He explains the Americans intermittent love of persecution, and their love of freedom. He covers the differences between the North and the South, the peculiar history of the slave trade, the genius of the Founding Fathers, the grip of religion, and their passion for commerce. Johnson is interested in art and culture, and he has fascinating things to say about architecture, painting, literature and self-help books.

I feel I can go through the rest of my life with an excellent in-depth insight into the history of the greatest nation on earth.
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4 of 4 people found the following review helpful
on 20 June 2001
If you are interested in the history of the United States, from the first European settlers through to Bill Clinton, and have several hours to spare to study the subject you cannot help but enjoy Paul Johnson's marvellous journey through America old and new. Johnson keeps the reader interested by provided a portrait of the main protagonists through the comments of their contemporaries, as well as their own writings and provides analysis of the thousands of issues that have made the United States what it is today, from settlement to revolution and from civil war to world war, enabling the reader to envisage and understand the trial, torment, tragedy, triumph and resolution that has forged the USA. An absolute must for any scholar of US history, or of US relations with Europe.
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2 of 2 people found the following review helpful
on 5 October 2000
Johnson's work is a worthy achievement and, to counter the earlier reviewer's opinion that there is too much focus on religion in the book, I think more needs to be said on the context religion is presented in and why.
In tracing the evolution of the United States Johnson explores four interweaving threads of historical context; religion, politics, commerce and culture. The US, as much as any country and probably more so, has been shaped by religious concerns. The Puritan founding fathers escaping from religious orthodoxy in Britain, waves of immigrants escaping from religious persecution in Europe and elsewhere, the use of Christian religion to justify or condemn slavery are just a few examples.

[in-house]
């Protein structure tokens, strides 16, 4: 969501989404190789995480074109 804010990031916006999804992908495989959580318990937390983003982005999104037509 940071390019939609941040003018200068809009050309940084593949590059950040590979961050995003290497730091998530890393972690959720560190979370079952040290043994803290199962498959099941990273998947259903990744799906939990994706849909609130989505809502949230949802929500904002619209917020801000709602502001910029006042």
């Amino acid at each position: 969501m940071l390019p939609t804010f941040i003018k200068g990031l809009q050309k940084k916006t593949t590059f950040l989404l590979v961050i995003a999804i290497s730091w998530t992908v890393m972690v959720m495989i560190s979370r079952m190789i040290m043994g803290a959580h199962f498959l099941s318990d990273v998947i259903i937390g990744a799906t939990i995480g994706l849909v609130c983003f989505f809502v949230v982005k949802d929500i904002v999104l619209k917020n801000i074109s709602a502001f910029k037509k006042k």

The deep moral convictions observed in the American people (however they might manifest) have grown from four centuries of religious, primarily Christian, reformist activity. A great strength of Johnson's work is to paint the 'big picture' of American history but to also track the character and motivation of the people as a whole; the faceless masses with their countless untold personal histories. As he notes in the book, life on the frontier afforded few entertainments and many hardships - the Bible tended to sate both needs.
America was founded on principles of religious tolerance and where Johnson's work succeeds is in showing the American people's continuing efforts to uphold, interpret and occasionally challenge these founding principles against a vibrant ever-shifting tide of political, economic and cultural ideology. Religion plays no more an important part in the history than that.
If I were to level a criticism at the book it would be at the bias shown towards the benefit of laissez-faire government. He is keen to redress historical wrongs pointed at the tycoons and fat cats and dismiss interventionist government and labour movements. These redresses are well researched and argued and can clearly be identified with the economic ideology of Adam Smith. He qualifies his biases in the prologue and writes well enough to provide the reader with space to form their own conclusions.
It is a grand tale, well told. If you want to know what makes Americans tick, to join the dots between the Salem witch-hunts, cowboys, marching bands, the A-bomb and rap music, to remember a dozen or so Presidents and what they did, then buy it.
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1 of 1 people found the following review helpful
on 26 November 2012